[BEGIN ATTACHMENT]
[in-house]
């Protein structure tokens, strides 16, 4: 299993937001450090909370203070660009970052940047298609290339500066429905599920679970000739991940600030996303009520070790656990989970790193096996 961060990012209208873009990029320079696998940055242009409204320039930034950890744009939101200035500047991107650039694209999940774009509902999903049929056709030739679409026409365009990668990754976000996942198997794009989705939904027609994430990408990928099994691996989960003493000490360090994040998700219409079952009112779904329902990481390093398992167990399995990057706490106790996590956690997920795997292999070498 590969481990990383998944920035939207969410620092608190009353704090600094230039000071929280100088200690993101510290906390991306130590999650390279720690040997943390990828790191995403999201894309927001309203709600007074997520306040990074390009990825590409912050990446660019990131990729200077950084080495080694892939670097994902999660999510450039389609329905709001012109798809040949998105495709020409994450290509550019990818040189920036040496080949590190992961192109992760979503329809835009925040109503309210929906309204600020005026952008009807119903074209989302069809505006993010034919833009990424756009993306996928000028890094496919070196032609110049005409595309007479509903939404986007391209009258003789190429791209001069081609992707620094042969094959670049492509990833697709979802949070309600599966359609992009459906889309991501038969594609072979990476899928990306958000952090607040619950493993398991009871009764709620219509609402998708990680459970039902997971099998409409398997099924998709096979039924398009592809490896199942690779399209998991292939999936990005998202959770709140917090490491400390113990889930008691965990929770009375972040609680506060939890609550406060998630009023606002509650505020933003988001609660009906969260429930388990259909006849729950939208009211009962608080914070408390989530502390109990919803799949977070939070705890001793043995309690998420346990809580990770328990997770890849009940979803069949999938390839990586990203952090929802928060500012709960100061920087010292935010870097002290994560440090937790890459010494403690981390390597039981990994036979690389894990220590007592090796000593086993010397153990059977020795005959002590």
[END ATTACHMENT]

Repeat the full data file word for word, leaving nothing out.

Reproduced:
[in-house]
């Protein structure tokens, strides 16, 4: 299993937001450090909370203070660009970052940047298609290339500066429905599920679970000739991940600030996303009520070790656990989970790193096996 961060990012209208873009990029320079696998940055242009409204320039930034950890744009939101200035500047991107650039694209999940774009509902999903049929056709030739679409026409365009990668990754976000996942198997794009989705939904027609994430990408990928099994691996989960003493000490360090994040998700219409079952009112779904329902990481390093398992167990399995990057706490106790996590956690997920795997292999070498 590969481990990383998944920035939207969410620092608190009353704090600094230039000071929280100088200690993101510290906390991306130590999650390279720690040997943390990828790191995403999201894309927001309203709600007074997520306040990074390009990825590409912050990446660019990131990729200077950084080495080694892939670097994902999660999510450039389609329905709001012109798809040949998105495709020409994450290509550019990818040189920036040496080949590190992961192109992760979503329809835009925040109503309210929906309204600020005026952008009807119903074209989302069809505006993010034919833009990424756009993306996928000028890094496919070196032609110049005409595309007479509903939404986007391209009258003789190429791209001069081609992707620094042969094959670049492509990833697709979802949070309600599966359609992009459906889309991501038969594609072979990476899928990306958000952090607040619950493993398991009871009764709620219509609402998708990680459970039902997971099998409409398997099924998709096979039924398009592809490896199942690779399209998991292939999936990005998202959770709140917090490491400390113990889930008691965990929770009375972040609680506060939890609550406060998630009023606002509650505020933003988001609660009906969260429930388990259909006849729950939208009211009962608080914070408390989530502390109990919803799949977070939070705890001793043995309690998420346990809580990770328990997770890849009940979803069949999938390839990586990203952090929802928060500012709960100061920087010292935010870097002290994560440090937790890459010494403690981390390597039981990994036979690389894990220590007592090796000593086993010397153990059977020795005959002590």